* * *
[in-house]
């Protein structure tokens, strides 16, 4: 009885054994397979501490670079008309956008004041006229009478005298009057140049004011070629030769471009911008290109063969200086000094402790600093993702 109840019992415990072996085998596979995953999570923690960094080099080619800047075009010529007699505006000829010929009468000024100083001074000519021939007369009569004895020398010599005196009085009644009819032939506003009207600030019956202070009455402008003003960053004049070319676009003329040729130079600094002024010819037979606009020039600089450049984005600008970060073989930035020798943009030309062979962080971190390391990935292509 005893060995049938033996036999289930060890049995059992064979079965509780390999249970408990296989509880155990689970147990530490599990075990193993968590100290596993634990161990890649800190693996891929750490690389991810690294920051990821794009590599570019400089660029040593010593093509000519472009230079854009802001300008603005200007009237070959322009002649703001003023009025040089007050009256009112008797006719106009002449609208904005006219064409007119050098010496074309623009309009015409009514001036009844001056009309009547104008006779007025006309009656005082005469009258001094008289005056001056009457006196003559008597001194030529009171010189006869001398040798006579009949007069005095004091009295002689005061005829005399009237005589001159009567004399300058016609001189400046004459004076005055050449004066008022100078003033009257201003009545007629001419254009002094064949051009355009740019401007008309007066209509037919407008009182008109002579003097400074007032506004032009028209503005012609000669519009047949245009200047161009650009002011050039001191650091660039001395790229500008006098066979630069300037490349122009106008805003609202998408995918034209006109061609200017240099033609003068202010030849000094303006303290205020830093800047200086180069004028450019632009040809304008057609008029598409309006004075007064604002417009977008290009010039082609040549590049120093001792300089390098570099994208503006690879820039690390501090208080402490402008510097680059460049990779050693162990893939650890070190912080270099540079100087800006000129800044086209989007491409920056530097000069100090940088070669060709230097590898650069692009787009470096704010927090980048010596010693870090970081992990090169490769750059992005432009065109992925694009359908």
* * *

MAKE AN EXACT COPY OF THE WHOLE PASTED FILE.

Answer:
[in-house]
């Protein structure tokens, strides 16, 4: 009885054994397979501490670079008309956008004041006229009478005298009057140049004011070629030769471009911008290109063969200086000094402790600093993702 109840019992415990072996085998596979995953999570923690960094080099080619800047075009010529007699505006000829010929009468000024100083001074000519021939007369009569004895020398010599005196009085009644009819032939506003009207600030019956202070009455402008003003960053004049070319676009003329040729130079600094002024010819037979606009020039600089450049984005600008970060073989930035020798943009030309062979962080971190390391990935292509 005893060995049938033996036999289930060890049995059992064979079965509780390999249970408990296989509880155990689970147990530490599990075990193993968590100290596993634990161990890649800190693996891929750490690389991810690294920051990821794009590599570019400089660029040593010593093509000519472009230079854009802001300008603005200007009237070959322009002649703001003023009025040089007050009256009112008797006719106009002449609208904005006219064409007119050098010496074309623009309009015409009514001036009844001056009309009547104008006779007025006309009656005082005469009258001094008289005056001056009457006196003559008597001194030529009171010189006869001398040798006579009949007069005095004091009295002689005061005829005399009237005589001159009567004399300058016609001189400046004459004076005055050449004066008022100078003033009257201003009545007629001419254009002094064949051009355009740019401007008309007066209509037919407008009182008109002579003097400074007032506004032009028209503005012609000669519009047949245009200047161009650009002011050039001191650091660039001395790229500008006098066979630069300037490349122009106008805003609202998408995918034209006109061609200017240099033609003068202010030849000094303006303290205020830093800047200086180069004028450019632009040809304008057609008029598409309006004075007064604002417009977008290009010039082609040549590049120093001792300089390098570099994208503006690879820039690390501090208080402490402008510097680059460049990779050693162990893939650890070190912080270099540079100087800006000129800044086209989007491409920056530097000069100090940088070669060709230097590898650069692009787009470096704010927090980048010596010693870090970081992990090169490769750059992005432009065109992925694009359908």